Dimples on Golf Balls
A boundary layer is the layer of fluid (gas or liquid) next to a moving surface (wall) where the fluid transitions from zero velocity at the wall to the free stream velocity away from the wall. By inducing a turbulent boundary layer at an otherwise laminar boundary layer speed (determined by the Reynolds number), the detachment (separation) of the boundary layer from the wall is delayed, thus reducing drag.
Drag force is considered an unavoidable nuisance, always opposing the direction of travel through a fluid. For example small drag decreases in passenger airplanes translate into substantial fuel cost savings, but for golfers...priceless.
If the laminar boundary layer is unlikely to separate, e.g. low speed flow over a wing at low incidence, then inducing a turbulent boundary layer will not reduce drag and will actually increase it.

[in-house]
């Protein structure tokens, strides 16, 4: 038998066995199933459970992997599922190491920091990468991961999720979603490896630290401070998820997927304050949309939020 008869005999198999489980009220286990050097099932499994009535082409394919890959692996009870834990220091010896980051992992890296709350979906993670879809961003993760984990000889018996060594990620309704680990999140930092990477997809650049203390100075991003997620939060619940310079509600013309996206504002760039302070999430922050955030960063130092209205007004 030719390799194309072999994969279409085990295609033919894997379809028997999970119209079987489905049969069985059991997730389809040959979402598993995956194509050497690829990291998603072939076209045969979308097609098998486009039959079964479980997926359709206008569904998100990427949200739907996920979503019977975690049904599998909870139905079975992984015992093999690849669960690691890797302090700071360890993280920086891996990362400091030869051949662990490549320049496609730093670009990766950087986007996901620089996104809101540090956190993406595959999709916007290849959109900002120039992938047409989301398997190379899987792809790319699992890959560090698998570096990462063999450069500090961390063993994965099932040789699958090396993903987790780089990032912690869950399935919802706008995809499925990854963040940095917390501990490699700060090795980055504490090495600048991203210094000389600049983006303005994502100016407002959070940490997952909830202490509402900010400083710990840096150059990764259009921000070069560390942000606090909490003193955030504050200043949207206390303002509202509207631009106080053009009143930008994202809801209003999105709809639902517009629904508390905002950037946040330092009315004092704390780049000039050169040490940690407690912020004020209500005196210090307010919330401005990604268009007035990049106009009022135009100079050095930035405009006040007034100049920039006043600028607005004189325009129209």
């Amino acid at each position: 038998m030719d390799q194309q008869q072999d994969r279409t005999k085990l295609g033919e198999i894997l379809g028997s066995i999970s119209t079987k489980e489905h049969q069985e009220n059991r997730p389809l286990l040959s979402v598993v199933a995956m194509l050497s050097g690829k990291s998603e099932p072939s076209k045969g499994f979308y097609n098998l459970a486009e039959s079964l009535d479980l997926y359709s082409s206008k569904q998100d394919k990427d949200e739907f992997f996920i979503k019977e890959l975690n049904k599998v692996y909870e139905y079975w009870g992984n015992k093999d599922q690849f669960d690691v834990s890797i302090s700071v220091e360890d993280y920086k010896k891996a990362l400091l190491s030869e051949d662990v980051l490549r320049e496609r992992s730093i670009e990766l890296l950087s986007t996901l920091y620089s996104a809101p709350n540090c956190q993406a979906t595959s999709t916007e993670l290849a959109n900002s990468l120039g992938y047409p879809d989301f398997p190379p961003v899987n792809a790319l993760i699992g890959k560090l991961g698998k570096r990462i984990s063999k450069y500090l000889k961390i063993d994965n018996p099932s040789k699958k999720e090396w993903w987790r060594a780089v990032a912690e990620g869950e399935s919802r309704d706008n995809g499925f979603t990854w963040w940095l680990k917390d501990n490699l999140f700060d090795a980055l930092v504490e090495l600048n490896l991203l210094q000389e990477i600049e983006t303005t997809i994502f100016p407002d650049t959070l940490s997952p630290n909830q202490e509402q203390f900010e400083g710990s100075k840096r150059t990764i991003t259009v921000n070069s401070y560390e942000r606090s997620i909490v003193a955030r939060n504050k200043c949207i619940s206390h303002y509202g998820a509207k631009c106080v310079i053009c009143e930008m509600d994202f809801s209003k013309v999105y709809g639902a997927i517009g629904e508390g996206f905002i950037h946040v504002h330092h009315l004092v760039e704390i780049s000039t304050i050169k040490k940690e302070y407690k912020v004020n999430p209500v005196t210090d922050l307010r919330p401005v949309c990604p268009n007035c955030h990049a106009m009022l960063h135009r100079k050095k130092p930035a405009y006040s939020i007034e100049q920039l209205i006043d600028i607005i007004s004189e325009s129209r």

Flow around a sphere of golf-ball size and moving through the air at golf-ball speed will always separate with or without spin. The combination of the size and speed of a golf ball doesn't allow a turbulent boundary layer to develop naturally. Thus without dimples the laminar boundary layer will separate earlier inducing more drag than the dimpled, and therefore turbulent, version.
Recent blog posts
- CFD Doodle: Multiple Interconnected Snow Globes
- Not All CFD GUIs Are Created Equal
- Top 5 Reasons Why You Should Try CFD
- Heroic Aircraft Design Aided by Caedium CFD
- Internal Flow with CFD
- External Aerodynamics with CFD
- A Case for Renaming the Navier-Stokes Equations
- Ludwig Prandtl: Real Fluids Explained
- Osborne Reynolds: A Giant in Fluid Dynamics
- Sliver Treatment Strategies for CFD